Partnering to Expand Your Reach
BY EDIE CLAIRE
Panelists: Robert Gottlieb (Chairman, Trident Media Group), Larry Norton (Inscribe Digital), Jane Dystel (Dystel & Goderich Literary Management), Jen Talty (Cool Gus Publishing), Paige Wheeler (Folio Literary Management), and Rachel Chou (Open Road Media).
When the agents on the panel were asked whether they sought to keep foreign rights for their clients, Jane Dystel answered that although it depends on the advance, her agency attempts to keep any subsidiary rights they believe they can sell better than the publisher because when a publisher holds those rights, the author has less control. Robert Gottlieb stated that one third of the Trident Media Group’s income comes from foreign rights. They retain the majority of their authors’ foreign rights and do not use subagents. Paige Wheeler replied that at the Folio Agency, they want to keep rights regardless of advance, because their foreign rights team is able to secure deals that most publishers would not pursue, and they are aggressive in collecting payments, which can be more difficult when working through a publisher. All agreed that with any book contract, one cannot predict what may happen down the road and how valuable those foreign rights might someday become.
The agents’ opinions differed on the effectiveness of using subagents, but all agreed that the foreign market was complex and required special expertise to navigate, particularly with regard to judging the stability of foreign publishers in a struggling global economy. According to Rachel Chou of Open Road Media, print and e-book publishing differ in that a digital publisher with world rights can do international sales effectively by coordinating with e-retailer outlets across the world. Larry Norton of Inscribe Media agreed that with vendors like Amazon, Apple, and Kobo opening up divisions overseas, translation rights will become more important.
Jen Talty of Cool Gus Publishing pointed out that while independent authors can upload foreign language e-books themselves, good translations can be costly, and an understanding of the culture is important to create an appropriate cover and marketing plan. Robert Gottlieb agreed that knowledge of a given culture is critical. For example, people in Japan read on phones rather than e-readers, while in France print and eeditions of a given book must be sold at the same price. A savvy agency can create better access for its authors by maintaining relationships with high-level publishing personnel in the designated country, he said.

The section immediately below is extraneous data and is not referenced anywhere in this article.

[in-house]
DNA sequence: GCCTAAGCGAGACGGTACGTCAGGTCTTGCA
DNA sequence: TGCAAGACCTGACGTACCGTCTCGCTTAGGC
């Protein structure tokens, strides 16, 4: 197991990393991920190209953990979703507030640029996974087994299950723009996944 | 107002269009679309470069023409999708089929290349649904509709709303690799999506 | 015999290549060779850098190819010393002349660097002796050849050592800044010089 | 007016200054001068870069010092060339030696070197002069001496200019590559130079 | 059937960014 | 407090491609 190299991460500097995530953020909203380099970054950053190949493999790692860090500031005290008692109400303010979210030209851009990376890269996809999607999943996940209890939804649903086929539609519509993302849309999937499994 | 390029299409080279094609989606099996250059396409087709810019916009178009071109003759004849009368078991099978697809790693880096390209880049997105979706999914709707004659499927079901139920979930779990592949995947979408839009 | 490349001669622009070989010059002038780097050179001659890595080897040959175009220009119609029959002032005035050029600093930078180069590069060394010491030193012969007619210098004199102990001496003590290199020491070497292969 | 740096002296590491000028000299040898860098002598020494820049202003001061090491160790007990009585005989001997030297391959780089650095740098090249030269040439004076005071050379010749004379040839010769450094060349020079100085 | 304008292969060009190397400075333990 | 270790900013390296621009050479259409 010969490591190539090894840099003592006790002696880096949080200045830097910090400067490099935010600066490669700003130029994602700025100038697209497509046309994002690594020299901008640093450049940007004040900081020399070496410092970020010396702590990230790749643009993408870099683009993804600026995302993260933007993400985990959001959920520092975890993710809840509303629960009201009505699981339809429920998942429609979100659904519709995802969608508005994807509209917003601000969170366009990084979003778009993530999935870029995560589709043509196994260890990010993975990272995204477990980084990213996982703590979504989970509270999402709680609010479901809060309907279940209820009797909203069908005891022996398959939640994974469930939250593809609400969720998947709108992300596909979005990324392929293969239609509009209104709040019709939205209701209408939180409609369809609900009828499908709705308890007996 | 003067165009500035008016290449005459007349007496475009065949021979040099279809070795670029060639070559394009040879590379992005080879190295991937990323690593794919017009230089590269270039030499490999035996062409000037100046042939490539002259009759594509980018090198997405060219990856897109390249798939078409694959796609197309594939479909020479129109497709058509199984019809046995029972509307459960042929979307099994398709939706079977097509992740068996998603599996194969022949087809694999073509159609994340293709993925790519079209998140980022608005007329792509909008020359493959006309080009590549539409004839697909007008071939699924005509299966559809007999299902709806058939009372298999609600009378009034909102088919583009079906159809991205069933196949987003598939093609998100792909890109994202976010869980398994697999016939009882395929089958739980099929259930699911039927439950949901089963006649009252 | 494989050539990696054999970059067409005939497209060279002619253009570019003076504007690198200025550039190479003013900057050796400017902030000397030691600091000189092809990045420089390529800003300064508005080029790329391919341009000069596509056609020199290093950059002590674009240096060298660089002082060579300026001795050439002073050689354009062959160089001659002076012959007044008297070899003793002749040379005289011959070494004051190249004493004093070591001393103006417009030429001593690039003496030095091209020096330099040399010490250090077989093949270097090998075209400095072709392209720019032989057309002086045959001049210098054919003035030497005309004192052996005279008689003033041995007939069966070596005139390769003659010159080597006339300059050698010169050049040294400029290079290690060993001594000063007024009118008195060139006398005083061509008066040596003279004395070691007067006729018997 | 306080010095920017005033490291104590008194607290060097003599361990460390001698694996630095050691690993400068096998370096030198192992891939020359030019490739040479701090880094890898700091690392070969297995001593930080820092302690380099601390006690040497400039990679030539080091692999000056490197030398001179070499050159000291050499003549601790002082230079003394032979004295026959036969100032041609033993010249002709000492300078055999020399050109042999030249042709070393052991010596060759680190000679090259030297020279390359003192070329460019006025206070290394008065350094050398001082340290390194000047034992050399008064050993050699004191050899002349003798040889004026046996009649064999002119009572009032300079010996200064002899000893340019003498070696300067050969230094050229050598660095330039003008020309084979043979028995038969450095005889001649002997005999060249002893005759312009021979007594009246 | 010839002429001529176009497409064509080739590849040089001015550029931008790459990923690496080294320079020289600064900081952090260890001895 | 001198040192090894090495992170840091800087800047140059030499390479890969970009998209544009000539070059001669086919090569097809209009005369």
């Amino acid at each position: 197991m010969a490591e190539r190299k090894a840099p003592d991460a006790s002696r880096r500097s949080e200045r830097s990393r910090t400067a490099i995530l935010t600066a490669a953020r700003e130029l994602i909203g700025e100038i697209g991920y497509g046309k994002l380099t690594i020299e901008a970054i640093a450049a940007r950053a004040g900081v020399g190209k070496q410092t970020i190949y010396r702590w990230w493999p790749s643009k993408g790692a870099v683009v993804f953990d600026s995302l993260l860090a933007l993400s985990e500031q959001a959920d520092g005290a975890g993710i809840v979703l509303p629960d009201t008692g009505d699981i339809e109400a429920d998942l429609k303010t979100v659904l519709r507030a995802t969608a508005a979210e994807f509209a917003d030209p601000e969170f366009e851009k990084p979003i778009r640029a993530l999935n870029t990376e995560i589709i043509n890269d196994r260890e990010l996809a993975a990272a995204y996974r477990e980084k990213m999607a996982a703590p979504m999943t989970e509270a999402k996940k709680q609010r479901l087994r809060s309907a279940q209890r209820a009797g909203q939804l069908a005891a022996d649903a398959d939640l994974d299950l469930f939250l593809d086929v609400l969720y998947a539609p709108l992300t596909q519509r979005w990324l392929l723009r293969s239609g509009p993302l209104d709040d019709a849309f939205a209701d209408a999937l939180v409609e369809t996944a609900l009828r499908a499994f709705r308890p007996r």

Can an author exploit foreign rights on his or her own? The panel agreed that given the complexity of the market, doing so would not only be difficult but would consume time and energy better spent writing, making foreign rights an ideal area for partnership.
Larry Norton suggested that authors without agents might be able to attract the attention of foreign markets by increasing their international e-book sales in the English language. Authors should make an attempt to understand foreign pricing, taking tax differences into account.
Is paying for a foreign translation worth the price? According to Jen Talty, probably not—unless a book has well-established sales and the author has a partner “on the ground” in another country to help with promotion.
Robert Gottlieb agreed that the risk of investing in a translation must be carefully weighed and warned that a poor translation can cost sales.
Is it worthwhile for an author to produce his or her own audio books? Jen Talty explained that ACX allows authors to select a narrator for their work, then either pay a flat fee or enter into a 50:50 royalty-sharing agreement to have the audiobook produced. Algorithms then connect the work with Amazon and CreateSpace for free promotion. Rachel Chou suggested that rather than investing money in translations and recordings, authors with limited funds might be better served to spend that money and energy promoting existing books to increase sales. Once an author accrues some “extra pocket money” she would advise considering audio first because the technology of syncing e-books and audio will likely cause a boom in that market,